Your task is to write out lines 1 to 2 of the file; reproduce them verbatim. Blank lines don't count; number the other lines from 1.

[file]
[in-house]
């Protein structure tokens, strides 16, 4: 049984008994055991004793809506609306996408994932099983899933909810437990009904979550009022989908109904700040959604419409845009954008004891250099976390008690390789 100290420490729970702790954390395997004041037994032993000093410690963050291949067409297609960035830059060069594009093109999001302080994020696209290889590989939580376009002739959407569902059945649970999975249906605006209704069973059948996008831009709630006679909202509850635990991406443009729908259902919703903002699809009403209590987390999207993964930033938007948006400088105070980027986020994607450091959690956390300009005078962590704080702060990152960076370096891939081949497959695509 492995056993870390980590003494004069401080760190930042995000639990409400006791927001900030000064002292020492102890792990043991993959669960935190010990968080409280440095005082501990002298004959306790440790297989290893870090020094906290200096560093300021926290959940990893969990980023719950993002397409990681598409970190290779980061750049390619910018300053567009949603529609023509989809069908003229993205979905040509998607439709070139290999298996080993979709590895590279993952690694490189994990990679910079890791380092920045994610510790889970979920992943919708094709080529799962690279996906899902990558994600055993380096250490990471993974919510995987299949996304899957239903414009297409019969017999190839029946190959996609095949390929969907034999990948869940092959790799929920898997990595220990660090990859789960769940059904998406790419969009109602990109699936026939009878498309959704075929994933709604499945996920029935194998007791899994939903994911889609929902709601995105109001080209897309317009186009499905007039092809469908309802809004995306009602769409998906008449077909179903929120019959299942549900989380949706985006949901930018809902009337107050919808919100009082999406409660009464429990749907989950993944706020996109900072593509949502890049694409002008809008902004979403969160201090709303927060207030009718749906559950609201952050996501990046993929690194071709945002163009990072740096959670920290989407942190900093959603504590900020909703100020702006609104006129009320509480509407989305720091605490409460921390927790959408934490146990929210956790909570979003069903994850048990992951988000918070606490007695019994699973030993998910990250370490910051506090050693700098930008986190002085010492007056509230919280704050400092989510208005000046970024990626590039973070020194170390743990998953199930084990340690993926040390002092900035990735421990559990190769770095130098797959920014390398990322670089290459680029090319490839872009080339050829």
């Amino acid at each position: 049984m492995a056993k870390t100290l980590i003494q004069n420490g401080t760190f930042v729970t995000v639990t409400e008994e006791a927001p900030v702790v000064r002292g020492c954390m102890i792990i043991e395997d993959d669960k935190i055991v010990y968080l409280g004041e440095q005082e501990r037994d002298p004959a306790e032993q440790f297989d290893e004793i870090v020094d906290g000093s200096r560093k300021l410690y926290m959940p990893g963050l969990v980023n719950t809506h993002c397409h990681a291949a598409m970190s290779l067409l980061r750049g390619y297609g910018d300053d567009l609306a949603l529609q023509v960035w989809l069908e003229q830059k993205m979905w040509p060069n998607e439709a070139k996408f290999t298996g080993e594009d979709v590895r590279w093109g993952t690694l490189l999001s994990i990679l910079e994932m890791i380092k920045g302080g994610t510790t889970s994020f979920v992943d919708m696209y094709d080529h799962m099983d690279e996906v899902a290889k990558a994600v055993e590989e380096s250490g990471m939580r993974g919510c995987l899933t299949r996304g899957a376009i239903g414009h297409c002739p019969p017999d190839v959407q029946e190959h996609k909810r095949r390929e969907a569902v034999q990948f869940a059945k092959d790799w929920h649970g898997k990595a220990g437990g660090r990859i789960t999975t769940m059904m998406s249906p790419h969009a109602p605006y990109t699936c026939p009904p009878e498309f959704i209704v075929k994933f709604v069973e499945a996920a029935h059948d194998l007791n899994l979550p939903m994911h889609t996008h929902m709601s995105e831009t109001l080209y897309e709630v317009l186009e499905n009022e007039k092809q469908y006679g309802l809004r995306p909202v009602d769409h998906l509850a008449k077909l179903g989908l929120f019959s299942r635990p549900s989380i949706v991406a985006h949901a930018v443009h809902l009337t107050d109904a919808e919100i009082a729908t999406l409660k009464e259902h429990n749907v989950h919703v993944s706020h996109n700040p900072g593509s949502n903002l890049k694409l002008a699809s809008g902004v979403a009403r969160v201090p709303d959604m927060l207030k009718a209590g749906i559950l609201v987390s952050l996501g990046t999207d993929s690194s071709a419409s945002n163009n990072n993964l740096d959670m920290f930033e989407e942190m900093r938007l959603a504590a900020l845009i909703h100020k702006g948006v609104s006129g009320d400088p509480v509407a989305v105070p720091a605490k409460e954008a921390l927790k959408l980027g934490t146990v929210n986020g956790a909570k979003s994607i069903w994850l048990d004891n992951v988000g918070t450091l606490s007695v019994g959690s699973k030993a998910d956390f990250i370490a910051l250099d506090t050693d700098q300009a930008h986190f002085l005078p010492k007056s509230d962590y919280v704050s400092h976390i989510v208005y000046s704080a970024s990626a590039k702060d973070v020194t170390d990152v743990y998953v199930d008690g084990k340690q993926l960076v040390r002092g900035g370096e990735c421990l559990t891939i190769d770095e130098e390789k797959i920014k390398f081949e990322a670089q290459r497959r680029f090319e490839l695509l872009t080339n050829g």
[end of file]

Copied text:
[in-house]
């Protein structure tokens, strides 16, 4: 049984008994055991004793809506609306996408994932099983899933909810437990009904979550009022989908109904700040959604419409845009954008004891250099976390008690390789 100290420490729970702790954390395997004041037994032993000093410690963050291949067409297609960035830059060069594009093109999001302080994020696209290889590989939580376009002739959407569902059945649970999975249906605006209704069973059948996008831009709630006679909202509850635990991406443009729908259902919703903002699809009403209590987390999207993964930033938007948006400088105070980027986020994607450091959690956390300009005078962590704080702060990152960076370096891939081949497959695509 492995056993870390980590003494004069401080760190930042995000639990409400006791927001900030000064002292020492102890792990043991993959669960935190010990968080409280440095005082501990002298004959306790440790297989290893870090020094906290200096560093300021926290959940990893969990980023719950993002397409990681598409970190290779980061750049390619910018300053567009949603529609023509989809069908003229993205979905040509998607439709070139290999298996080993979709590895590279993952690694490189994990990679910079890791380092920045994610510790889970979920992943919708094709080529799962690279996906899902990558994600055993380096250490990471993974919510995987299949996304899957239903414009297409019969017999190839029946190959996609095949390929969907034999990948869940092959790799929920898997990595220990660090990859789960769940059904998406790419969009109602990109699936026939009878498309959704075929994933709604499945996920029935194998007791899994939903994911889609929902709601995105109001080209897309317009186009499905007039092809469908309802809004995306009602769409998906008449077909179903929120019959299942549900989380949706985006949901930018809902009337107050919808919100009082999406409660009464429990749907989950993944706020996109900072593509949502890049694409002008809008902004979403969160201090709303927060207030009718749906559950609201952050996501990046993929690194071709945002163009990072740096959670920290989407942190900093959603504590900020909703100020702006609104006129009320509480509407989305720091605490409460921390927790959408934490146990929210956790909570979003069903994850048990992951988000918070606490007695019994699973030993998910990250370490910051506090050693700098930008986190002085010492007056509230919280704050400092989510208005000046970024990626590039973070020194170390743990998953199930084990340690993926040390002092900035990735421990559990190769770095130098797959920014390398990322670089290459680029090319490839872009080339050829």